Can you say 'Small'? Intel launches new chips based on 45nm technology by Danny Gorog http://gorogsguide.blogspot.com
If you're reading this article on a computer, chances are it's using an Intel processor. With a reported market share of over seventy five percent, Intel are the dominant player in the microprocessor space and have been an integral part in driving the IT boom for the last fourty years.
In 1965, one of Intels founders, Gordon Moore observed that the number of transistors that could be put on a microchip would double every two years. When he made this obersavtion Moore was reasonably confident that his observation would hold true for at least ten years. Well, that was more than fourty years ago, and while it's getting harder and harder for engineers to keep up, the wizards at Intel have done it again with thir new line up of 45 nanometer chips, code named 'Penryn'.
45 nanometer transistors, when combined, produce a microprocessor with very low current leakage and record high performance. The new 'Penryn' chips deliver energy-efficient, low-cost, high-performance computing products for both laptops and desktop PCs.
With roughly twice the density of Intel 65nm technology, Intel's 45nm packs about double the number of transistors into the same silicon space. That's more than 400 million transistors for dual-core processors and more than 800 million for quad-core. To put that into perspective, you could fit more than 30,000 45nm transistors onto the head of a pin, which measures approximately 1.5 million nm.
Intel are also putting the spotlight on environmental issues with the launch of their new 45nm platform. The new chips for example are one hundred percent lead free and halogen free. So, not only will you get more processing power but the environment will be better off as well.
So how does this effect you? Well, if you buy a new laptop with Intel 45nm technology chances are it will run faster, but also produce less heat, and therefore consumer less power - that means you get better battery performance. If you use a desktop computer you'll be able to get faster chips that make doing complex tasks like editing videos or transcoding music even faster than before.
1953: The first commercial device to make use of the transistor is put on the market – the hearing aid.
1961: The first patent is awarded to Robert Noyce for an integrated circuit. Original transistors had been sufficient for use in radios and phones, but newer electronics required something smaller – the integrated circuit.
1965: Moore’s Law is born when Intel’s Gordon Moore predicts that the number of transistors on a chip will double roughly every year (a decade later, revised to every 2 years) in the future, as stated in an article in Electronics Magazine.
1968: Robert Noyce and Gordon Moore resign from Fairchild Semiconductor, and start a new company named Intel, short for integrated electronics.
1971: Intel launches its first microprocessor – the 4004. The 4004 was 1/8 of an inch by 1/16 of an inch, contained just more than 2,000 transistors and was manufactured with Intel’s 10micron PMOS technology.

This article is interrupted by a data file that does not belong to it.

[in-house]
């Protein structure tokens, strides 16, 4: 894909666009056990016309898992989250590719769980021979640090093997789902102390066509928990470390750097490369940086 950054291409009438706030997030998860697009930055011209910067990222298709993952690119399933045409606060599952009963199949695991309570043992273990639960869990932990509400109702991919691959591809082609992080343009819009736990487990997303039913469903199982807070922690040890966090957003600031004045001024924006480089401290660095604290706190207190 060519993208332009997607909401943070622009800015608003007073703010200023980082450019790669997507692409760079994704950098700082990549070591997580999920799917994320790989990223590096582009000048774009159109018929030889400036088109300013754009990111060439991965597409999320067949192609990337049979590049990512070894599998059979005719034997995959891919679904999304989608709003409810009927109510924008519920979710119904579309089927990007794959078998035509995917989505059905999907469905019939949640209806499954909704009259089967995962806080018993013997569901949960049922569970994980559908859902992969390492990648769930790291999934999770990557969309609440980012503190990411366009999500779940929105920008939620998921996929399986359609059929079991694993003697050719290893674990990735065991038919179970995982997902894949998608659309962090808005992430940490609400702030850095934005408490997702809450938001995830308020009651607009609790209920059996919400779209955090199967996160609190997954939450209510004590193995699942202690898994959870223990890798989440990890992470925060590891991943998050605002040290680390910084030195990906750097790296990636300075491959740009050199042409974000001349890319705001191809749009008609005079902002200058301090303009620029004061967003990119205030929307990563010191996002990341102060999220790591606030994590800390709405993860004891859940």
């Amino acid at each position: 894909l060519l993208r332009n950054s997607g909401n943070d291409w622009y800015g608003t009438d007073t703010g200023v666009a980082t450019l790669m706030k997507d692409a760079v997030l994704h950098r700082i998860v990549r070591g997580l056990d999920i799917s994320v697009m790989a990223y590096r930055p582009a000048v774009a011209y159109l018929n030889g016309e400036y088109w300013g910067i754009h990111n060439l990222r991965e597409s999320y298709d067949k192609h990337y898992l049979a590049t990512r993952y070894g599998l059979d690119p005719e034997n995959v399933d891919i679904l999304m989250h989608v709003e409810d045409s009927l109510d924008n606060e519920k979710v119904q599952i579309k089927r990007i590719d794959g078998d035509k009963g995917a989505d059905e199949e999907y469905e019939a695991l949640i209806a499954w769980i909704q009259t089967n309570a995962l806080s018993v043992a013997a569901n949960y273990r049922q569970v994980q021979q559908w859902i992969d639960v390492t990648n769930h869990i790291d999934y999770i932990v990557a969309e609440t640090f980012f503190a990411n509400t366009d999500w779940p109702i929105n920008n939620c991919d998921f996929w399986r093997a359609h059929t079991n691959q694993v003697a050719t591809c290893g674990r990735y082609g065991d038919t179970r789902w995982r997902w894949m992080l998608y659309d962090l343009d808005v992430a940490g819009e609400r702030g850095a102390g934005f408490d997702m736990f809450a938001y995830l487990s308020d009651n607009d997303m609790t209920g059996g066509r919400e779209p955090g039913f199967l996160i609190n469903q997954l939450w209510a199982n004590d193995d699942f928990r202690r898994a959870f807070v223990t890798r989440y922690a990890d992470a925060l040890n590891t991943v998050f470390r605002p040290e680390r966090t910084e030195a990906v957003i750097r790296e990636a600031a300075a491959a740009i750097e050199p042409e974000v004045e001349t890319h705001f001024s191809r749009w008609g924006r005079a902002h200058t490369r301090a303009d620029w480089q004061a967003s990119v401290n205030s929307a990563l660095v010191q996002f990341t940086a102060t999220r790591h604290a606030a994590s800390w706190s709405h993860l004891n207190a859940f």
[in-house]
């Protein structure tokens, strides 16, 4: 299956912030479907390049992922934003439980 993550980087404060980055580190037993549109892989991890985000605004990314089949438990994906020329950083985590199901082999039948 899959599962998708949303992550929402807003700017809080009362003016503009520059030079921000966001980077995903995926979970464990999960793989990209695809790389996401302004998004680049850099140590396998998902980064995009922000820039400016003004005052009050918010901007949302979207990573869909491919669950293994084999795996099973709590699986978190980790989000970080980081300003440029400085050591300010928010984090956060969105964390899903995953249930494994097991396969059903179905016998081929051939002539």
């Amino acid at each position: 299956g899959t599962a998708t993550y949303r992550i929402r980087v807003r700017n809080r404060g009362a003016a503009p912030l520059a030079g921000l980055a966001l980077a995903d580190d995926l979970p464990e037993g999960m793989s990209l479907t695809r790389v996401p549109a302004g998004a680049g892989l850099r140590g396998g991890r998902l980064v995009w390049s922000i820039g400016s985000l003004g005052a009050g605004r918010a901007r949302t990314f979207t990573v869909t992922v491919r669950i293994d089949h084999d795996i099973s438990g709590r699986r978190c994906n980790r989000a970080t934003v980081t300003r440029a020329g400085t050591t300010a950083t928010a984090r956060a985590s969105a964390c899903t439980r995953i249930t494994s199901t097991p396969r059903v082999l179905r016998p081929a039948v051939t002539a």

1982: The 286 microprocessor, is released. It utilizes 134,000 transistors and has a maximum speed of 12.5MHz.
1985: The 386 microprocessor is released, featuring 275,000 transistors. Multi-tasking, the ability to run multiple programs at once becomes a reality
1993: Pentium Processor is released with 3 million transistors.
1999: Pentium III processor – a 1x1 silicon square containing more than 9.5 million transistors manufactured with Intel’s 0.18micron manufacturing process technology
2002: The latest version of the Intel Pentium 4 processor is introduced at 2.2 billion cycles per second for high-performance desktop PCs. It is manufactured using Intel’s 0.13 micron process technology and has 55 million transistors.
2005: Intel’s first mainstream dual-core processor, Pentium D debuts with 230 million transistors and manufactured with Intel’s 90nm process technology.
2006: Intel Core 2 Duo makes its debut. These processors have more than 290 million transistors and are built using Intel’s 65nm process technology.
2007: Intel reveals breakthrough transistor materials called high-k and metal gate, that it is using to build the insulating wall and switching gate on the hundreds of millions of microscopic 45nm transistors.
The original transistor built by Bell Labs in 1947 could be held in your hand, while hundreds of Intel’s new 45nm transistor can fit on the surface of a single red blood cell.
The price of a transistor in one of Intel’s new 45nm chips will be about 1 millionth the average price of a transistor in 1968. If car prices had fallen at the same rate, a new car today would cost about 1 cent.
You could fit more than 30,000 45nm transistors onto the head of a pin, which measures approximately 1.5 million nm.
A 45nm transistor can switch on and off approximately 300 billion times a second. A beam of light travels less than a tenth of an inch during the time it takes a 45nm transistor to switch on and off.